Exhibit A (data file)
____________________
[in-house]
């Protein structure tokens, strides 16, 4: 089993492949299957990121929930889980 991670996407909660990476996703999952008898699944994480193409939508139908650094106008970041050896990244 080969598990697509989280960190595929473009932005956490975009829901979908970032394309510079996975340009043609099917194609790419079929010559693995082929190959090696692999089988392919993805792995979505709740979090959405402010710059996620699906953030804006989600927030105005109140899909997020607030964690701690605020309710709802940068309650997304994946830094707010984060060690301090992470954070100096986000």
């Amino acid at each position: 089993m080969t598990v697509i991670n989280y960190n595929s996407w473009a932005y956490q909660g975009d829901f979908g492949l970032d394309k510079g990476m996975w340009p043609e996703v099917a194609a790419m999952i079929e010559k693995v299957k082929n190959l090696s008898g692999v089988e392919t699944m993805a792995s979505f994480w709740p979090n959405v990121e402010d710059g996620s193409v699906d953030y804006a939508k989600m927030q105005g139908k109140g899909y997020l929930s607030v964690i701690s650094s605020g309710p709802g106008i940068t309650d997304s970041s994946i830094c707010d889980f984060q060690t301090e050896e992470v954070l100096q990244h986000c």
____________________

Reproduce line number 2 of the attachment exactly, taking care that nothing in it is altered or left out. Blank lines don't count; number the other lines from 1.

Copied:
């Protein structure tokens, strides 16, 4: 089993492949299957990121929930889980 991670996407909660990476996703999952008898699944994480193409939508139908650094106008970041050896990244 080969598990697509989280960190595929473009932005956490975009829901979908970032394309510079996975340009043609099917194609790419079929010559693995082929190959090696692999089988392919993805792995979505709740979090959405402010710059996620699906953030804006989600927030105005109140899909997020607030964690701690605020309710709802940068309650997304994946830094707010984060060690301090992470954070100096986000």